The Scope of the Constraints that NATO will Put on President Trump

It has been bedrock since the late 1940s that  under Article 5 of the NATO Treaty):

The Parties [members of NATO] agree that an armed attack against one or more of them in Europe or North America shall be considered an attack against them all and consequently they agree that, if such an armed attack occurs, each of them, in exercise of the right of individual or collective self-defence recognised by Article 51 of the Charter of the United Nations, will assist the Party or Parties so attacked by taking forthwith, individually and in concert with the other Parties, such action as it deems necessary, including the use of armed force, to restore and maintain the security of the North Atlantic area.

So, Trump’s threat back over the summer to not help some countries would be a direct violation of our obligation under international law.

Moreover, under Article 8:

Each Party declares that none of the international engagements now in force between it and any other of the Parties or any third State is in conflict with the provisions of this Treaty, and undertakes not to enter into any international engagement in conflict with this Treaty.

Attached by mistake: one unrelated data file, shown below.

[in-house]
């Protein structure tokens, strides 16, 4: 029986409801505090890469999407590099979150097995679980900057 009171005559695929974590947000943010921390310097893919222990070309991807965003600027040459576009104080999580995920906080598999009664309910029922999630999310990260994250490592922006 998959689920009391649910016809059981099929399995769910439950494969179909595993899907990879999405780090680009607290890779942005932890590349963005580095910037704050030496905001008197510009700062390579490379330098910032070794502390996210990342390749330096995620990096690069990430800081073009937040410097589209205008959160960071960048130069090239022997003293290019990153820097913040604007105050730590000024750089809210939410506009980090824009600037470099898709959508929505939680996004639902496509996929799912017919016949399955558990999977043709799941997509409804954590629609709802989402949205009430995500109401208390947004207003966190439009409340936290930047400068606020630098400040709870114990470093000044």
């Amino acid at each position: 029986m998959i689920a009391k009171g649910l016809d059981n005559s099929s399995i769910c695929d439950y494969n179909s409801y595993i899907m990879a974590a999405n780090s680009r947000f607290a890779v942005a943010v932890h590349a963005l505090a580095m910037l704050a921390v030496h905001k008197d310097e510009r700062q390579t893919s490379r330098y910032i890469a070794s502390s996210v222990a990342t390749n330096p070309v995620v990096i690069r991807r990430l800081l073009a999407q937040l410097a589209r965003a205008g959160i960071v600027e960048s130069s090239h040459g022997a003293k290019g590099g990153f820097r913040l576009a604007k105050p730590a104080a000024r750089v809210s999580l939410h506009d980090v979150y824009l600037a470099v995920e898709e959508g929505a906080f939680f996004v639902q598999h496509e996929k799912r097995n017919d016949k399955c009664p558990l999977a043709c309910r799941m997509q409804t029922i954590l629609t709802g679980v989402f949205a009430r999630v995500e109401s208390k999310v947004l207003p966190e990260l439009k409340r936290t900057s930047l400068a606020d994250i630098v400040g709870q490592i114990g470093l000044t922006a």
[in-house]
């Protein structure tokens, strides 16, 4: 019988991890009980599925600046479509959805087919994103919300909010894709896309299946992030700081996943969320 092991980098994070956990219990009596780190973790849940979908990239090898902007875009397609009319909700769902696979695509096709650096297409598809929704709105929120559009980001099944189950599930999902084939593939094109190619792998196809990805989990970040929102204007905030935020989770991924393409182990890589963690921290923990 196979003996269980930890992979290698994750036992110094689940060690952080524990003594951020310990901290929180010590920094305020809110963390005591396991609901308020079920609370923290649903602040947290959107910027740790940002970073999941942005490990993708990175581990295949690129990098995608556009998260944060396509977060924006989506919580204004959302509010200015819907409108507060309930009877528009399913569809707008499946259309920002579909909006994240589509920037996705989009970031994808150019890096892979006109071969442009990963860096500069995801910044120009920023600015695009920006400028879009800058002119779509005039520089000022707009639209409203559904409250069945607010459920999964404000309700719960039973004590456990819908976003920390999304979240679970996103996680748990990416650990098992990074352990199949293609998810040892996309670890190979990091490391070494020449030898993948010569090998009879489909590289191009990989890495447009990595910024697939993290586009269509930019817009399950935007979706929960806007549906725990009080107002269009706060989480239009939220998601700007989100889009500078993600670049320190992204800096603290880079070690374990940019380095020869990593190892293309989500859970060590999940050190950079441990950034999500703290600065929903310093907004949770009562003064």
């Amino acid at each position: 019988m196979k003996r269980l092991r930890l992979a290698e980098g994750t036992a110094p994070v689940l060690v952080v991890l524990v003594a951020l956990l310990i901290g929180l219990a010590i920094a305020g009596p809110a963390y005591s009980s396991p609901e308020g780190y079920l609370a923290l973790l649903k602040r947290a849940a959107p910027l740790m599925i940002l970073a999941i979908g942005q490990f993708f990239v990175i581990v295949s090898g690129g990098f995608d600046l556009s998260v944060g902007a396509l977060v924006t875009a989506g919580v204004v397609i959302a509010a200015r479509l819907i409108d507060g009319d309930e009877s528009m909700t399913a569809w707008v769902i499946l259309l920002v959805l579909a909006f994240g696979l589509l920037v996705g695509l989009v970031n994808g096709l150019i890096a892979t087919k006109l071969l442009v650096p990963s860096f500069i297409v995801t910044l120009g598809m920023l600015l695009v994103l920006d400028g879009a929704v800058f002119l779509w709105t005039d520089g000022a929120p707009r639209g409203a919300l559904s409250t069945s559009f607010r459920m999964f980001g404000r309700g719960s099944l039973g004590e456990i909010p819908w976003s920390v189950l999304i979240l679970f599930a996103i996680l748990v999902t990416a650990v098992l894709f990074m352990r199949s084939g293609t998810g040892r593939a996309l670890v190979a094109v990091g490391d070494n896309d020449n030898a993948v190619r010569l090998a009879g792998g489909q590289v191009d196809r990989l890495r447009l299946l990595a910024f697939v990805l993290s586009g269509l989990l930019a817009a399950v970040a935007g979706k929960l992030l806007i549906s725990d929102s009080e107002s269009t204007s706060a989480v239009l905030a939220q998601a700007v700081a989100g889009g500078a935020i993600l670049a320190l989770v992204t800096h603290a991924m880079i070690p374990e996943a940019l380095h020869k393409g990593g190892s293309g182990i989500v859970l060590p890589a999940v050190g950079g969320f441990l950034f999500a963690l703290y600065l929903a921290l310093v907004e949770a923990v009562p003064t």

(Bold added)

Now the Trump bromance with Putin requires us to remember that we are still bound by these treaty obligations, and many would argue that they can not be abrogated without the formal treaty process being followed in the US senate (I do not believe that this issue has been tested).

In any event the two top quoted articles would appear to put very serious limits on what Trump can do, at least with respect to NATO members.  While Ukraine is not in NATO, the language of the Treaty would oblige the US to come to the help of any NATO member whose country, or forces in or over any NATO county, were attacked including in response to intervention in Ukraine.

So, NATO, unless withdrawn from, prohibits Trump from “enter[ing] into any international engagement in conflict with this Treaty,  ” which given the breadth of the common defense language, would appear to be a very significant limitation, since it prohibits any limitation on our prior assistance obligations.

Some might find sadness and an underlining of our pending abandonment of the international leadership in Article 13, which gives a special role to the US in the recording of renunciations of the Treaty:  ”  .  .  .  any Party may cease to be a Party one year after its notice of denunciation has been given to the Government of the United States of America, which will inform the Governments of the other Parties of the deposit of each notice of denunciation.“)  Some might also argue that the language above means that the US is so central to the operation of NATA that it, and it alone, cannot withdraw from it.

While Trump  and Putin would attempt to obfuscate every aspect of fact and law, it is hard not be believe that failure to comply with these obligations would be viewed by enough even Republicans to trigger an immediate impeachment or Twenty Fifth Amendment process.